I think Jesus was talking about zucchini. I don’t know of a more fool-proof garden vegetable. Drop the seeds in the ground. Walk away. Turn around and come back and you will have more zucchini growing than you will ever want to see again.
Continuing the theme of sowing seed found at the beginning of Mark 4, this week’s text, Mark 4:26-34 offers two little parables about growing seeds which, contrary to the images of the parable of the sower, teach us that God’s kingdom is as fool-proof and inexorable as zucchini.
These little stories are here to reassure in those moments when we begin to doubt the success of what God is doing in the world, or begin to imagine that His work depends on our efforts, producing only despair and hopelessness.
The “of itself” (automatae in Greek, i.e., automatic) production of growth by the earth in verse 28 is our reminder that, even in labor-intensive endeavors like farming, the results do not ultimately depend on us, but on God.
Likewise, the size of the results in spiritual work is not correlated to the quantity of sacrafice put in. In the parable of the mustard seed, great things sprout from tiny beginnings.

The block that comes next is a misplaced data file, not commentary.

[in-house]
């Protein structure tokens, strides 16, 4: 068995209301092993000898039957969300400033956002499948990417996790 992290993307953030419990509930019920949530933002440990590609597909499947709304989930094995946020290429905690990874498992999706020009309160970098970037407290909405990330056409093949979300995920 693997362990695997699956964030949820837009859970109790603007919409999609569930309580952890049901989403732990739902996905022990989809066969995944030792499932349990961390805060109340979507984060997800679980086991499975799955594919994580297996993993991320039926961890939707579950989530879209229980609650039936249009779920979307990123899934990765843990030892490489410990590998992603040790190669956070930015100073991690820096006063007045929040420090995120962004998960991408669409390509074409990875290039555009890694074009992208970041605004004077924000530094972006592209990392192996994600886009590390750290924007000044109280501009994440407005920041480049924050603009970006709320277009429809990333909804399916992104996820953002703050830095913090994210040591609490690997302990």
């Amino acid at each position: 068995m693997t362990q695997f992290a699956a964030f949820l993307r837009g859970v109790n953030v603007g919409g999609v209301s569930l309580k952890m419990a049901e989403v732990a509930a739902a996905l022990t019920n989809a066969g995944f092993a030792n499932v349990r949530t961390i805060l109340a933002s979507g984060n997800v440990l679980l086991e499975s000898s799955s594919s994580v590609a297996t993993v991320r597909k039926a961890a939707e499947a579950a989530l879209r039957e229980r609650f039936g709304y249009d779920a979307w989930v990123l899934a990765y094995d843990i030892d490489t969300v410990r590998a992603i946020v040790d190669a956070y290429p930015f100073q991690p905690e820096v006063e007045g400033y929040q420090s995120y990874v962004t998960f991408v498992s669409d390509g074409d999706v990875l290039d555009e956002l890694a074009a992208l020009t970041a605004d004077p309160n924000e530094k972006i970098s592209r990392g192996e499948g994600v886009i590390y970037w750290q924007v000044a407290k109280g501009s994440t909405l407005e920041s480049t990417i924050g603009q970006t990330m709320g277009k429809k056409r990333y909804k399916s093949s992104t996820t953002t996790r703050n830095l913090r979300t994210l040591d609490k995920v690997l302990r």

I’m finding these thoughts a great comfort for the long-time pastor of a smaller congregation. And I’m finding it true as I think how so many of the good things that have happened here in people’s lives have not come from my direct efforts, but have “sprung up” while I was focused elsewhere. Likewise, tiny seeds like a couple member’s heart for the homeless have grown into larger ministries like the Egan Warming Center through which we’ve been able to give a warm place to sleep to several hundred people over the last few years. “The birds of the air will rest in its shade.”
And, as it says in verses 33 and 34, all that God has done in and through the community of our church may not be apparent to those who will not hear, but it’s clear and plain to those willing to hear and understand. Thanks be to God for working mysteriously and wonderfully through our small gathering.